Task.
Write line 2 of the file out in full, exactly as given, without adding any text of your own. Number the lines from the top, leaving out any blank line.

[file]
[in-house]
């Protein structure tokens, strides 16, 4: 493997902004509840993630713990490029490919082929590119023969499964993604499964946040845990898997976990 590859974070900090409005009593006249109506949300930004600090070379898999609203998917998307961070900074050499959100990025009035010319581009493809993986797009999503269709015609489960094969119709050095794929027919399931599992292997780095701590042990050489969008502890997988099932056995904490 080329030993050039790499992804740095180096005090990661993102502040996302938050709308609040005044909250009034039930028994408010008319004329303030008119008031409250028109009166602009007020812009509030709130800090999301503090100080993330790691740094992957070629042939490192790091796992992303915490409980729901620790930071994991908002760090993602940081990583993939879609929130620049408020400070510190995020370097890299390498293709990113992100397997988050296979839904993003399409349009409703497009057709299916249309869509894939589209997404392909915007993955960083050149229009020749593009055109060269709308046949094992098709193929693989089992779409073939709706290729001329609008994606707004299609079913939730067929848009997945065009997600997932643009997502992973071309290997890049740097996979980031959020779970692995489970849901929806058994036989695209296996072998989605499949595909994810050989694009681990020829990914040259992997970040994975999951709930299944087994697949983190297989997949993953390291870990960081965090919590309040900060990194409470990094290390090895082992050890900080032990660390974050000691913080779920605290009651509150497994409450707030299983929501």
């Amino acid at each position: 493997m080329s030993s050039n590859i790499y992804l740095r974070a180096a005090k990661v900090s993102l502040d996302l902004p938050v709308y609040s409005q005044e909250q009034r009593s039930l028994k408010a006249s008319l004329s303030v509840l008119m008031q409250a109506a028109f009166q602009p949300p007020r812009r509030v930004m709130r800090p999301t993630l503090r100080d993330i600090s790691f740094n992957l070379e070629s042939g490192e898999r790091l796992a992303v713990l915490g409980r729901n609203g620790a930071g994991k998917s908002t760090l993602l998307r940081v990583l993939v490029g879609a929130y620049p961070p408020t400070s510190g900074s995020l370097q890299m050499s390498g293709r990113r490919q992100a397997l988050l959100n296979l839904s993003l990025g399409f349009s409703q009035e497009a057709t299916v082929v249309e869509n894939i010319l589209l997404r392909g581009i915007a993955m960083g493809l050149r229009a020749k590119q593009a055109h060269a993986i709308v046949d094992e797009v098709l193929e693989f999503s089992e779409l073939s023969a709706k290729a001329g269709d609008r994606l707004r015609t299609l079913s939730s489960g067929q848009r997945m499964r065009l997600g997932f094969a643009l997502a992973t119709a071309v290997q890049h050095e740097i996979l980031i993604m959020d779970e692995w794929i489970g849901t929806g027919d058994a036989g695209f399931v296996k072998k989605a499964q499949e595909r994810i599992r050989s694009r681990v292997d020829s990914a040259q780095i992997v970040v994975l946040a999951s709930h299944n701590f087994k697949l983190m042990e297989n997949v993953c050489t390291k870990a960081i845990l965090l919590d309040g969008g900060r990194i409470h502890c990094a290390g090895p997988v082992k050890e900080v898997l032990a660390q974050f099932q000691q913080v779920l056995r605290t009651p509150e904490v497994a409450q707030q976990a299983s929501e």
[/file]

């Protein structure tokens, strides 16, 4: 493997902004509840993630713990490029490919082929590119023969499964993604499964946040845990898997976990 590859974070900090409005009593006249109506949300930004600090070379898999609203998917998307961070900074050499959100990025009035010319581009493809993986797009999503269709015609489960094969119709050095794929027919399931599992292997780095701590042990050489969008502890997988099932056995904490 080329030993050039790499992804740095180096005090990661993102502040996302938050709308609040005044909250009034039930028994408010008319004329303030008119008031409250028109009166602009007020812009509030709130800090999301503090100080993330790691740094992957070629042939490192790091796992992303915490409980729901620790930071994991908002760090993602940081990583993939879609929130620049408020400070510190995020370097890299390498293709990113992100397997988050296979839904993003399409349009409703497009057709299916249309869509894939589209997404392909915007993955960083050149229009020749593009055109060269709308046949094992098709193929693989089992779409073939709706290729001329609008994606707004299609079913939730067929848009997945065009997600997932643009997502992973071309290997890049740097996979980031959020779970692995489970849901929806058994036989695209296996072998989605499949595909994810050989694009681990020829990914040259992997970040994975999951709930299944087994697949983190297989997949993953390291870990960081965090919590309040900060990194409470990094290390090895082992050890900080032990660390974050000691913080779920605290009651509150497994409450707030299983929501």